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africa|business|engineering|industrial|infrastructure|logistics|security|seifsa|steel|infrastructure

Opinion: It’s more than just about wages

Seifsa CEO Lucio Trentini

Seifsa CEO Lucio Trentini

23rd November 2023

     

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In this article, Steel and Engineering Industries Federation of Southern Africa (Seifsa) CEO Lucio Trentini writes about the importance of collective bargaining as the metals and engineering sector prepares for the start of the 2024 main agreement wage and conditions of employment negotiations.

Monday, next week marks the commencement of the 2024 main agreement wage and conditions of employment negotiations with a dialogue among all key stakeholders to explore, examine and unpack various scenarios in anticipation of the forthcoming negotiations.

While wages or the level at which wages are currently pegged in the current 2023/24 wage tables will undoubtedly feature high on the agenda, what is ultimately at stake is far more important than just wages.

As we see out the current three-year deal concluded in 2021, it’s important that we take stock of what was achieved. A three-year wage deal guaranteeing wage increases on rands and cents – something this industry had last seen more than 30 years ago; a working exemption procedure; a special phase-in dispensation available to all employers who had been under severe stress to at least commit to paying 60% of the 2020 rates by June 30, 2024; and gazettal and extension of the agreement to all employers and employees in the sector.

Gazettal was crucial in ensuring that, as the sector battled through the most difficult economic circumstances in living memory, brought about by the lingering effects of the global Covid-19 pandemic, unrelenting loadshedding, crumbling infrastructure and failing logistics, the one thing we could guarantee over the lifespan of the agreement was a three-year period of stability, security and industrial peace.

While this may seem as cold comfort to the realities of the business men and women battling to keep their doors open and workers in jobs, matters could have spiraled quickly out of control had Seifsa, acting in concert with the trade unions, the Plastic Converters Association of South Africa and the Consolidated Employers Oganisation, thrown in the towel and walked away from the various legal assaults leveled against the main agreement.

As matters stand, the main agreement concluded in 2021 has been dragged before the Labour Court, the Labour Appeal Court and the Constitutional Court and, thus far, has come out on the winning side at each and every step. One final review application stands to be heard, in all likelihood, either during next years’ negotiations or when the negotiations are done and dusted. Regardless of when the matter is set down, we will be in court. Legal finality is what we seek once and for all. 

The push for gazettal, particularly on the part of the unions, was a major contributing factor that triggered strike action in 2021 that lasted 21 days and cost the industry in excess of R600-million a day in lost revenue. If truth be told, it had very little to do with the Seifsa final offer on the table, in fact that was the offer Seifsa and the trade unions signed off on to end the strike.

In an industry like ours, where bargaining at central level has taken place for almost 80 years, it would be fair to say that the collective bargaining ritual that we have seen play out time and time again is pretty well entrenched. Is it the best model, is it the sort of model that will see us climb out of the economic abyss we find ourselves; will it create the jobs we so desperately need to make a meaningful dent in our alarming unemployment statistics? Probably not, but it’s the only model we have, that has stood the test of time and delivered time and time again varying degrees of industrial peace, stability and security.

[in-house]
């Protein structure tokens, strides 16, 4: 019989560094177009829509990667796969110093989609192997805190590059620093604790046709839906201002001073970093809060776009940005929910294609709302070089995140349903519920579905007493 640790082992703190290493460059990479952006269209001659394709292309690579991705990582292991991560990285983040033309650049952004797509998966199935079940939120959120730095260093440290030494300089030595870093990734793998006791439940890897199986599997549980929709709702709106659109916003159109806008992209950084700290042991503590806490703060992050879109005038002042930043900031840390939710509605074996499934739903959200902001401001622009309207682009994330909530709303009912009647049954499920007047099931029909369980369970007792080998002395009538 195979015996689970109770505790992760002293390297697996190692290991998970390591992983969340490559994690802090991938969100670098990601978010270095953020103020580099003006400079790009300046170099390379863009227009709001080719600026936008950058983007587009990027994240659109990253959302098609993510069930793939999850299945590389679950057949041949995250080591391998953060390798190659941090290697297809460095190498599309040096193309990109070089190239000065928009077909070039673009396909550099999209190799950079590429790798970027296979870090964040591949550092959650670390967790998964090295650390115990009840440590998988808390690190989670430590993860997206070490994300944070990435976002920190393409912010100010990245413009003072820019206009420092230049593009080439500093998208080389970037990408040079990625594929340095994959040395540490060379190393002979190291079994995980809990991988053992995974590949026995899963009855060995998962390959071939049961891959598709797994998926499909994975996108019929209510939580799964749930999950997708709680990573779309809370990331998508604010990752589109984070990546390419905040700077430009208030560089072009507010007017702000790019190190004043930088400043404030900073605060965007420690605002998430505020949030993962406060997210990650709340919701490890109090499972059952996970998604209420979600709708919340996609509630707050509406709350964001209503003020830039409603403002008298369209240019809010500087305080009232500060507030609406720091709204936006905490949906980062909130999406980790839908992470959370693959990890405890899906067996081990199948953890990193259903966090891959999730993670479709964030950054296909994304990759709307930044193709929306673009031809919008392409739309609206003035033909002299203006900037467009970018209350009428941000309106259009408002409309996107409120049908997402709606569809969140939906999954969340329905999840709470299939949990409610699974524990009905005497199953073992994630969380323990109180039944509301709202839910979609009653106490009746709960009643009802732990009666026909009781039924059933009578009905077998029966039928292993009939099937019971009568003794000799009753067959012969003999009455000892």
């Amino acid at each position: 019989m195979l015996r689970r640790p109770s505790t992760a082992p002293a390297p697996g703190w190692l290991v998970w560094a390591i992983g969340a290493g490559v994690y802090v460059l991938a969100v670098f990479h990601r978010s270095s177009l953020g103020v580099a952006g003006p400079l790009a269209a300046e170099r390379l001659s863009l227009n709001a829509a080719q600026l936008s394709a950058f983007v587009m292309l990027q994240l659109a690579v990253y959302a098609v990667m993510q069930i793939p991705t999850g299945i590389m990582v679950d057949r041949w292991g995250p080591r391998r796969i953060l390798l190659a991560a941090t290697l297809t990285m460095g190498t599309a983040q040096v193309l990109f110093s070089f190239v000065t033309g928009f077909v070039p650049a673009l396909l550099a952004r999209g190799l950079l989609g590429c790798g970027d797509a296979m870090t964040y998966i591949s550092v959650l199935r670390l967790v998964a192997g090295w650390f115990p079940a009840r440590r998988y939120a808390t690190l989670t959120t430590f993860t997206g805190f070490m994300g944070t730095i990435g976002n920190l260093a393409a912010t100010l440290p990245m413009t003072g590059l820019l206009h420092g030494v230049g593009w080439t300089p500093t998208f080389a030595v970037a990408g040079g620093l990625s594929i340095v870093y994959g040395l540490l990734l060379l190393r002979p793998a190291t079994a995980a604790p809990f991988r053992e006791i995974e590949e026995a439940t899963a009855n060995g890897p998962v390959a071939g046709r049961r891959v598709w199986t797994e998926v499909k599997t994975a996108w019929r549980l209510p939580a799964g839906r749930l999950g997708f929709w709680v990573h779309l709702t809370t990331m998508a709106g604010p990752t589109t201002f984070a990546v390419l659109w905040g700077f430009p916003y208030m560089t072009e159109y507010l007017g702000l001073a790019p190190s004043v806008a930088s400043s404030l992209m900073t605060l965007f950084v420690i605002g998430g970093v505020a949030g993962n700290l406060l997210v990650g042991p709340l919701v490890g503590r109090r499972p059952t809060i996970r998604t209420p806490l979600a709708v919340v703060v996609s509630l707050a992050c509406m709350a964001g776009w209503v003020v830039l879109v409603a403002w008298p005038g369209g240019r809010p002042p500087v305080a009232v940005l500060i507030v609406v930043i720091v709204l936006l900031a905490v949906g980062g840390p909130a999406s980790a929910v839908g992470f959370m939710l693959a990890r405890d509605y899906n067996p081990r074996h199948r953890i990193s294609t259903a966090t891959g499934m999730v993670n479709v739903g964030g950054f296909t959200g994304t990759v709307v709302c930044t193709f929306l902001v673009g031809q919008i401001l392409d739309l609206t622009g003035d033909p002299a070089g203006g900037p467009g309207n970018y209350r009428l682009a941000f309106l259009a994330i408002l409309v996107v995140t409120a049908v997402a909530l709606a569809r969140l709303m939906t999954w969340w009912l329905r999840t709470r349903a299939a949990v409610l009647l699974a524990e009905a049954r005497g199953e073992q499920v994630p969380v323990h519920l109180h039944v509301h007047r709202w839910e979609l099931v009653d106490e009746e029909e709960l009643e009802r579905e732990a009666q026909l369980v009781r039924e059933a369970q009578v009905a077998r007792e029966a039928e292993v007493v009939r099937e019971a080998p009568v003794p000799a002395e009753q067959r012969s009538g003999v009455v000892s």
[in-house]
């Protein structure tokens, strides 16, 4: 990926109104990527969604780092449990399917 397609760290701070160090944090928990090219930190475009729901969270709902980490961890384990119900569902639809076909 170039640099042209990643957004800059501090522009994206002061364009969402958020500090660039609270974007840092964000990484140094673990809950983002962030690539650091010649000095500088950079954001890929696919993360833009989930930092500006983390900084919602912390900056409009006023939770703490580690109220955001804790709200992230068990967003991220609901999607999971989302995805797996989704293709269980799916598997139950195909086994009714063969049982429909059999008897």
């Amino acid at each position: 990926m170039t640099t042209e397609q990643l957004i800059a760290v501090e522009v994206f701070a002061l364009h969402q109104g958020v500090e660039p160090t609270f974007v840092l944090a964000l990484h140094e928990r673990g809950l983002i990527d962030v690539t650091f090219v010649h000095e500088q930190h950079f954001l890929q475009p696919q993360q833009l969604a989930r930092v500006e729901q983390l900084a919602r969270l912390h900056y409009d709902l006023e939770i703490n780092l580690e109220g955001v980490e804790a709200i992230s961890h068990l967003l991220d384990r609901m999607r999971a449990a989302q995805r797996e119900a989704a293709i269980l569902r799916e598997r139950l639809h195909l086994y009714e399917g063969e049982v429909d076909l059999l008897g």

This has come at a significant cost, granted, but created a level playing field where wages and terms and conditions of employment are not something to be used to gain an unfair advantage over one’s competitors.

It's often said that voters, and the absence of voters at the polling booth, get the government they deserve. The same analogy can be applied in industry negotiations, namely when the conversation doesn’t suit a particular constituency there is a tendency to walk away and throw one’s hands in the air and blame Seifsa. We’ve seen this play out time and time again, and I truly hope we will not see this in 2024.

Negotiations are not always about getting what you want or what you think you deserve. It’s about staying the course, through thick and thin, taking the hits and still being prepared to turn the page and come up with a counter that, with a little persuasion, may just swing things.

I should know, I’ve been doing this going on 34 years next year. I’ve been extremely fortunate to have a great and experienced team of leaders around me who have proven time and again that ingenuity, experience and always looking for common ground is what wins the day, always.

I sincerely hope that, as we embark on this journey into 2024, the dialogue session among equals on Monday is the start of a new journey that hopefully will not end with the same trite outcomes but instead marks the beginning of something new and fresh.

As our country prepares for general elections in 2024, let this industry lead the way by concluding a deal that we all deserve. Next year is so much more than just about wages.

Edited by Creamer Media Reporter

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